Kick off your boots: Four ways to get off the beaten track

As adventures go, a day exploring the coast is difficult to beat. Here are our ideas for making the most of the water this season – plus some top tips for staying safe.
Kick off your boots: Four ways to get off the beaten track

Photo: RNLI/Nigel Millard

Kayaking

There’s no easier way to get afloat than in a kayak or a canoe, and it’s a great way of getting up close and personal to nature. But if rock pools and sandy beaches aren’t your thing, there’s always the challenge of whitewater kayaking.

British Canoeing and Canoeing Ireland are great sources of information. As the governing bodies for the sport in the UK and Ireland, they provide a one-stop shop for all your kayaking needs.

A great way to test the water is to go on a group paddle with a qualified kayaking instructor. If you find yourself hooked, you could then go on a kayaking course or join a club to learn how to kayak safely. Wherever kayaking takes you, it’s important to know your limits and stay within them.

Here are our top kayaking safety tips:

  • Always carry a means of calling for help and keep it within reach.
  • Wear a buoyancy aid.
  • Tell someone else where you're going and when you'll be back.
  • Get some training.
  • Wear the appropriate clothing for the conditions and your trip.

Boating

If it’s racing thrills and spills you’re after, or a cruise on a summer’s evening, sailing a dinghy could be right up your creek. And there are craft to suit all tastes, pockets and abilities.

Start off by going along to your local sailing club and finding out what’s on offer. Many have club nights or open days, which will give you a chance to test the water. If you don’t have your own boat, hire a club boat or offer to crew.

A short entry-level training course is a good next step. By choosing an RYA- or Irish Sailing-approved course, you’ll learn the basics from qualified instructors while being provided with all the equipment you need. ‘Training builds skills and confidence,’ says Michael Walsh, an RNLI Coastal Safety Officer. ‘With the basics mastered, you can go on to explore all types of dinghy sailing.’

Dinghy sailing is accessible to everyone, regardless of age or experience. And you don’t have to be super-fit to take part. Disability needn’t be a barrier either – see the RYA’s Sailability programme for more information.

Here are our top tips to stay safe while you’re having fun on the water:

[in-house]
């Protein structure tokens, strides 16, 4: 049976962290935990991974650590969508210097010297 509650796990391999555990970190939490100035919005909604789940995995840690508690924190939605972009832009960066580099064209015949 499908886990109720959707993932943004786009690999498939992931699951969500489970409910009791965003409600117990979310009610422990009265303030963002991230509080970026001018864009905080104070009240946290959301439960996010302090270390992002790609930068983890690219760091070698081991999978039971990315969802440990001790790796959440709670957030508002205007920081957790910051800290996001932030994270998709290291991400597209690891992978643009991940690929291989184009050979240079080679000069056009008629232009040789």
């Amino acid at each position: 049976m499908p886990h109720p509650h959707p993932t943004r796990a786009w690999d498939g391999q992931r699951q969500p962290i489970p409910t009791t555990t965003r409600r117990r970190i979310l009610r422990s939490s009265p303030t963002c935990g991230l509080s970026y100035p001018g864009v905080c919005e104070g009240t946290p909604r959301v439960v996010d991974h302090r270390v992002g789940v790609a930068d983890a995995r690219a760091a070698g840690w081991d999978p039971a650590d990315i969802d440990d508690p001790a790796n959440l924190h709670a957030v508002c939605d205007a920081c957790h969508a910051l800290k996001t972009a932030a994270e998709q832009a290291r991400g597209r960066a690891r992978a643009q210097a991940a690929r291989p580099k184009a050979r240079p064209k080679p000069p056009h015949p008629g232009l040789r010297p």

• Always wear a lifejacket or buoyancy aid.
  • Carry a means of calling for help.
  • Get some training.
  • Check the weather and tide times.
  • Tell someone else where you're going and when you'll be back.
  • Know how to contact the coastguard in an emergency.

Open-water swimming

There’s nothing quite like an open-water swim to make you feel alive. And because a wetsuit, goggles and hat are the only equipment you need, it’s the ultimate ‘go anywhere’ watersport. As one of the disciplines in the triathlon, open-water swimming has recently seen a huge surge in participation. Thousands of devotees regularly take to our rivers, lakes, lidos and the sea.

Swimming in open water is very different to swimming in a pool. You’ll need to think about the different risks, such as currents, tides, cold water temperatures, swells and the unpredictability of the sea.

Before you dive in, it’s important to do your research. For example, you’ll need to know when and where it’s safe to go swimming, and what type of wetsuit you should wear. A good place to start is to join an open-water swimming club.

Meanwhile, here are our open-water swimming safety tips:

  • Check the weather and tides before you go.
  • Never swim alone.
  • Tell others on the shore where you’re going and when you’ll be back.
  • If you’re on a lifeguarded beach, swim between the red and yellow flags.
  • If not, familiarise yourself with the area and heed local hazard warning signs.

Foraging

If wetsuits and goggles seem a step too far, there are delicious adventures closer to home.

Before the rise of agriculture, our ancestors were foragers. And lots of our vegetables – like carrots, parsnips and spinach – came from the coast before we started growing them in gardens and on farms.

All around us, whether inland or coastal, ancient varieties of food are just waiting to be rediscovered. From leaves like samphire and spinach to roots like parsnips and carrots, from blackberries and sloe berries to beech nuts and kelp – you’ll be amazed at the abundance and variety. And all that old washed-up seaweed on the shoreline provides the perfect food source for coastal plants as it breaks down.

Book onto a local foraging course to know where to look and how to determine poisonous and inedible species from edible tasties.

Our beachcombing safety tips:

  • Check the weather and tide times before you go.
  • Carry a means of calling for help.
  • Keep an eye on the tides and the time.
  • Go first with a guide so you know what you're picking - if in doubt, don't eat it!

Got another coastal activity in mind? Take a few minutes today to look at our safety advice. It could save your life.

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